The earthquake happened 12:02 p.m. local time at a depth of about 10 km (6 miles), some 200 km (120 mi) east of the resort city and was felt as far away as Mexico City. The epicenter was close to the settlement of Ometepec, roughly midway between Acapulco and Oaxaca City.

The USGS originally recorded the earthquake as a 7.6, but has since downgraded the magnitude to 7.4.

Mexican sources say the earthquake lasted 2-3 minutes. Several significant aftershocks have been recorded since. The shaking was felt in Guerrero, Morelos, Puebla, Tlaxcala, Estado de Mexico, the Federal District and as far as Veracruz.

Main impacts reported so far:

  • No deaths have yet been reported, but 7 people were injured as a direct result of the earthquake. Perhaps the luckiest to survive was the driver whose vehicle was crushed by debris when part of a pedestrian overpass collapsed (see image):
  • 800 houses, in several municipalities, are reported damaged. The major damage is in the Costa Chica region of Guerrero. The municipalities affected include Ometepec, Tlacoachistlahuaca, Xochistlahuaca, Cuajinicuilapa, Igualapa, Azoyú and San Luis Acatlán.
  • Personnel from Mexico’s armed services have established temporary shelters to house those that lost homes or who are considered at risk from aftershocks. Many families have opted not to return to their homes to sleep, fearing further quakes.
  • 2.5 million people, mainly in central Mexico, lost electricity, but most had their power restored within hours.
  • The earthquake triggered several small landslides on highways in Oaxaca. In addition, traffic flow was briefly interrupted on the Acapulco-Cuernavaca highway, at kilometer 251.
  • Telephone service (including cell phone service) was briefly interrupted in several areas, while technicians carried out safety checks. Ay one point, more than 40,000 technicians were on standby.
  • Water provision. The Chalco-Xochimilco aqueduct was damaged, affecting about 100,000 people who live in the Tláhuac district of Mexico City. Elsewhere, 200,000 residents of the Iztapalapa district had their water supply interrupted due to damage to the La Caldera aqueduct. In both cases, repairs are expected to be completed within 48 hours.
  • School classes were suspended for the afternoon session in several places, including Acapulco, Igualapa, Cuajinicuilapa, Xochistlahuaca, Azuoyú, San Luis Zacatlán andOmetepec, and in Oaxaca City.
  • In Mexico City, the seismic alarm system functioned and gave residents a few seconds warning before the quake struck. In the words of one Twitter user (@RodrigoEBR) “FOR THE RECORD: The Mexico City earthquake early warning system was activated just seconds before the 7.6 quake”.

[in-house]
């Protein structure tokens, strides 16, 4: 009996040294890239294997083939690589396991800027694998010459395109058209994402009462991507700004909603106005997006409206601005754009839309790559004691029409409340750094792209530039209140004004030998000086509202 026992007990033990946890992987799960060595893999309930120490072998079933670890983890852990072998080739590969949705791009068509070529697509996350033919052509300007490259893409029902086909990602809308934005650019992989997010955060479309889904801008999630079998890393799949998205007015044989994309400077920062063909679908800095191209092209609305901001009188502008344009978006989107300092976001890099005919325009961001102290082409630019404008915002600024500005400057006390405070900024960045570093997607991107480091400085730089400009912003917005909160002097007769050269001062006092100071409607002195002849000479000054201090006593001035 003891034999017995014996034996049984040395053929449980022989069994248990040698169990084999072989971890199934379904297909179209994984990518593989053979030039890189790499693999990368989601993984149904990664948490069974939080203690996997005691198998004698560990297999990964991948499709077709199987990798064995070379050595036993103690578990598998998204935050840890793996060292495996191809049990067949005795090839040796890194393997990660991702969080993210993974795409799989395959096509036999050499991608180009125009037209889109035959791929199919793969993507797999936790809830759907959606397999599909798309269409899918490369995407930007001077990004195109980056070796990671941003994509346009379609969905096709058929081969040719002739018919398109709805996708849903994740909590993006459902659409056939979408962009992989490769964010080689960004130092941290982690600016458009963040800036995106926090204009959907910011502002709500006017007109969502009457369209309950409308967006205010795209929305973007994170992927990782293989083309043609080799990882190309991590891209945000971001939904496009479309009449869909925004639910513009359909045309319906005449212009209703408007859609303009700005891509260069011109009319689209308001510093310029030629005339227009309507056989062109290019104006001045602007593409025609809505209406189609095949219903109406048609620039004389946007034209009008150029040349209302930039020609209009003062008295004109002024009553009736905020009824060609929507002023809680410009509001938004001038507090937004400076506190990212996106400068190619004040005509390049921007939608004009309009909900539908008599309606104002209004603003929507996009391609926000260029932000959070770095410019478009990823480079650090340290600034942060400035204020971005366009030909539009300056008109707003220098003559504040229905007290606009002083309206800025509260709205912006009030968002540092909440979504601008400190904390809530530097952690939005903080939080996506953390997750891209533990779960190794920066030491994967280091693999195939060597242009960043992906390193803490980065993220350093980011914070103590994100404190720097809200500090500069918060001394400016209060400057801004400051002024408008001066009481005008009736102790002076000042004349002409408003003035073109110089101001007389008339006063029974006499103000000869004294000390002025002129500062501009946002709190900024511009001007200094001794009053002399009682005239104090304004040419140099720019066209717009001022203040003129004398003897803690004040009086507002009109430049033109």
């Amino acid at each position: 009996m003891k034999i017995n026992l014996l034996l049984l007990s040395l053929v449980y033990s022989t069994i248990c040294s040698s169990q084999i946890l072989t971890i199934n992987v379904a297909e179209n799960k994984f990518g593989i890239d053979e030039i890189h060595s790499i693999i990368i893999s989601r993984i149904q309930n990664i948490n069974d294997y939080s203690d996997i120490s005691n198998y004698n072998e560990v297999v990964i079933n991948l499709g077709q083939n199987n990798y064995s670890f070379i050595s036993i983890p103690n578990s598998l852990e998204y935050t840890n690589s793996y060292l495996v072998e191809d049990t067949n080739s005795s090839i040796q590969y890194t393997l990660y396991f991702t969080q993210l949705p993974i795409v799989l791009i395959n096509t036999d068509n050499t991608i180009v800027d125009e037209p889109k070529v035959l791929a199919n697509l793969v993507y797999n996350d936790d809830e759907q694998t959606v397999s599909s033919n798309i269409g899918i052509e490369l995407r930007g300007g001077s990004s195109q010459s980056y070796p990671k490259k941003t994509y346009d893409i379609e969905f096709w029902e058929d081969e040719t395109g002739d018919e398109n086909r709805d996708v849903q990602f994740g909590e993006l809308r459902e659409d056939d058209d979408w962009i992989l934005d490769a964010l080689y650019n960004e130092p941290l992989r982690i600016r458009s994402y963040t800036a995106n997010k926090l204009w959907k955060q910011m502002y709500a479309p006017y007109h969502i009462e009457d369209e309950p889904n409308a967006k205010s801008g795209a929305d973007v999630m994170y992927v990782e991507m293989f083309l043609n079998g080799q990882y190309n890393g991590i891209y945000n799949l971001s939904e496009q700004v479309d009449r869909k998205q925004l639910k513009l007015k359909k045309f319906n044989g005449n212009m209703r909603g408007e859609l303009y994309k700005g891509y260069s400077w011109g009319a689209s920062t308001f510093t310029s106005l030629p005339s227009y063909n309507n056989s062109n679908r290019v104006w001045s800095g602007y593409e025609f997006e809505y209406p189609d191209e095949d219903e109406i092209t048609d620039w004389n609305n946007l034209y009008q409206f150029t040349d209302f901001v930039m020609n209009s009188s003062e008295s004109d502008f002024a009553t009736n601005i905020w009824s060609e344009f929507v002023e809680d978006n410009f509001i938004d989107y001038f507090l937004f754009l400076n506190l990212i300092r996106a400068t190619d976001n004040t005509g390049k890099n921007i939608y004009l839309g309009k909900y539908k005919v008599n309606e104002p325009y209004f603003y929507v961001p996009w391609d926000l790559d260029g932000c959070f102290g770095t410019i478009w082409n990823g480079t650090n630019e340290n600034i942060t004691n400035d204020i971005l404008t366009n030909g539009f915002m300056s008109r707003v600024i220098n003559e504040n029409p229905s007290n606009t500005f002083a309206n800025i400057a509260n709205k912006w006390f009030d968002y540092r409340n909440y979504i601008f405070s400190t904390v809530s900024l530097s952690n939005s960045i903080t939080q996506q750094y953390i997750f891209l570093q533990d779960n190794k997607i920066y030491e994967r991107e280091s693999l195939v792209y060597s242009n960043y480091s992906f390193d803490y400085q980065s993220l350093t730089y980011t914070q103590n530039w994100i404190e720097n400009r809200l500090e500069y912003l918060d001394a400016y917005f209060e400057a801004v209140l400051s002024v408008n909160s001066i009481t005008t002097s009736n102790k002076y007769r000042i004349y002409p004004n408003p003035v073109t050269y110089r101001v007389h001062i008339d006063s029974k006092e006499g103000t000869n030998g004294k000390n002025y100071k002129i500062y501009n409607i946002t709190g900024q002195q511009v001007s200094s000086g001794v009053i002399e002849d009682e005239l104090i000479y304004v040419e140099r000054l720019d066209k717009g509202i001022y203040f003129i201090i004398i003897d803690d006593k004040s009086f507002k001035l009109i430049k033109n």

• Shares in Cemex, Mexico’s multinational cement manufacturer, rose almost 4% on the day in late trading, as speculators bet on increased demand for cement and construction materials in the wake of the earthquake.

The USGS collects first-hand reports to map intensity:

  • Acapulco earthquake intensity map [maps tab]

This is the the intensity map several hours after the event:

Earthquake update [28 March 2012]

According to the latest press reports, more than 32,000 homes and 1,057 schools in the states of Oaxaca and Guerrero sustained some damage as a result of the 20 March 2012 earthquake. This figure includes 30 schools in the Costa Chica region of Guerrero that will need to be completely demolished and rebuilt from scratch.

As of 26 March the area had experienced more than 200 aftershocks of Richter scale 3 or greater.

The insurance industry expects claims from the earthqauke to reach about 5.6 billion pesos [about US $ 440 million], with most claims expected from policy holders living in the Guerrero, Oaxaca, the Federal District, Puebla and Morelos.

Damage to Line A of Mexico City's metro following 20 March 2012 earthquake

Damage to Mexico City metro Line A after 20 March 2012 earthquake

Damage in Mexico City included a section of line A of the city’s metro network (see image), where 100 meters of track between Santa Martha and Acatitla stations were buckled and have now been replaced.